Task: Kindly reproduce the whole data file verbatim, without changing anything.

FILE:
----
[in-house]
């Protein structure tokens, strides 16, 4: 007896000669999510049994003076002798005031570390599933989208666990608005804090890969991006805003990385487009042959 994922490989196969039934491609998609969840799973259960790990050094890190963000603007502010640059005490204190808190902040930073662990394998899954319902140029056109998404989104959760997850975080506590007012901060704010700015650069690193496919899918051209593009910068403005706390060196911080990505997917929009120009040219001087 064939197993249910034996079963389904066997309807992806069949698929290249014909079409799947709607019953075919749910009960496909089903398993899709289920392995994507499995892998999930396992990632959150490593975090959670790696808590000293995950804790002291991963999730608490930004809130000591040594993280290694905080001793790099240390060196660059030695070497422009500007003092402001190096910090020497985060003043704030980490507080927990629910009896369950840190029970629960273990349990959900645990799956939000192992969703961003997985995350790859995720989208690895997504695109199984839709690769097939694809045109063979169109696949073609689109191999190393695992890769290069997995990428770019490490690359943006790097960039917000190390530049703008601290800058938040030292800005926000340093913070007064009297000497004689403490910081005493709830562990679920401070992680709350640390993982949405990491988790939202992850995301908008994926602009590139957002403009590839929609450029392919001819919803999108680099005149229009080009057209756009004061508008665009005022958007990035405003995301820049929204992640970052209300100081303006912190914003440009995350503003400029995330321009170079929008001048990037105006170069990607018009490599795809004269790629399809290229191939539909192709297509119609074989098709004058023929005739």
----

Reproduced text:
[in-house]
């Protein structure tokens, strides 16, 4: 007896000669999510049994003076002798005031570390599933989208666990608005804090890969991006805003990385487009042959 994922490989196969039934491609998609969840799973259960790990050094890190963000603007502010640059005490204190808190902040930073662990394998899954319902140029056109998404989104959760997850975080506590007012901060704010700015650069690193496919899918051209593009910068403005706390060196911080990505997917929009120009040219001087 064939197993249910034996079963389904066997309807992806069949698929290249014909079409799947709607019953075919749910009960496909089903398993899709289920392995994507499995892998999930396992990632959150490593975090959670790696808590000293995950804790002291991963999730608490930004809130000591040594993280290694905080001793790099240390060196660059030695070497422009500007003092402001190096910090020497985060003043704030980490507080927990629910009896369950840190029970629960273990349990959900645990799956939000192992969703961003997985995350790859995720989208690895997504695109199984839709690769097939694809045109063979169109696949073609689109191999190393695992890769290069997995990428770019490490690359943006790097960039917000190390530049703008601290800058938040030292800005926000340093913070007064009297000497004689403490910081005493709830562990679920401070992680709350640390993982949405990491988790939202992850995301908008994926602009590139957002403009590839929609450029392919001819919803999108680099005149229009080009057209756009004061508008665009005022958007990035405003995301820049929204992640970052209300100081303006912190914003440009995350503003400029995330321009170079929008001048990037105006170069990607018009490599795809004269790629399809290229191939539909192709297509119609074989098709004058023929005739």